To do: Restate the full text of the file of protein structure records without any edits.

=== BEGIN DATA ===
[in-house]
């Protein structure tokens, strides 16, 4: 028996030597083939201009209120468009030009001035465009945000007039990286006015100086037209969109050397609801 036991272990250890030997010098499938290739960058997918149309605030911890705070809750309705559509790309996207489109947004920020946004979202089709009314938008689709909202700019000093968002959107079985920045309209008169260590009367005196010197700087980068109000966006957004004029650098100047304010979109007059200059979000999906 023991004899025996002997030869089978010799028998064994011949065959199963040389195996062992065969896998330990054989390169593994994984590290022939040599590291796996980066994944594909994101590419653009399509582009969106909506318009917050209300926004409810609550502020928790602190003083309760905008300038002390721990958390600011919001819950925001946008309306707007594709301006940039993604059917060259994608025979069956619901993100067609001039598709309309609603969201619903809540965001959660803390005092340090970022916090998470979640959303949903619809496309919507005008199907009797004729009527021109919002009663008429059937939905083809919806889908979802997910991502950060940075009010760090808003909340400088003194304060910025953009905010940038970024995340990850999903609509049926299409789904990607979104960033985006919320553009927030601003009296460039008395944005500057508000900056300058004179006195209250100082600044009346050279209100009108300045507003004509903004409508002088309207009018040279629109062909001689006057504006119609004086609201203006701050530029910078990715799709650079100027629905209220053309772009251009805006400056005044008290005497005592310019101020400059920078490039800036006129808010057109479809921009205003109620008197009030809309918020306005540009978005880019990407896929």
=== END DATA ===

[in-house]
């Protein structure tokens, strides 16, 4: 028996030597083939201009209120468009030009001035465009945000007039990286006015100086037209969109050397609801 036991272990250890030997010098499938290739960058997918149309605030911890705070809750309705559509790309996207489109947004920020946004979202089709009314938008689709909202700019000093968002959107079985920045309209008169260590009367005196010197700087980068109000966006957004004029650098100047304010979109007059200059979000999906 023991004899025996002997030869089978010799028998064994011949065959199963040389195996062992065969896998330990054989390169593994994984590290022939040599590291796996980066994944594909994101590419653009399509582009969106909506318009917050209300926004409810609550502020928790602190003083309760905008300038002390721990958390600011919001819950925001946008309306707007594709301006940039993604059917060259994608025979069956619901993100067609001039598709309309609603969201619903809540965001959660803390005092340090970022916090998470979640959303949903619809496309919507005008199907009797004729009527021109919002009663008429059937939905083809919806889908979802997910991502950060940075009010760090808003909340400088003194304060910025953009905010940038970024995340990850999903609509049926299409789904990607979104960033985006919320553009927030601003009296460039008395944005500057508000900056300058004179006195209250100082600044009346050279209100009108300045507003004509903004409508002088309207009018040279629109062909001689006057504006119609004086609201203006701050530029910078990715799709650079100027629905209220053309772009251009805006400056005044008290005497005592310019101020400059920078490039800036006129808010057109479809921009205003109620008197009030809309918020306005540009978005880019990407896929």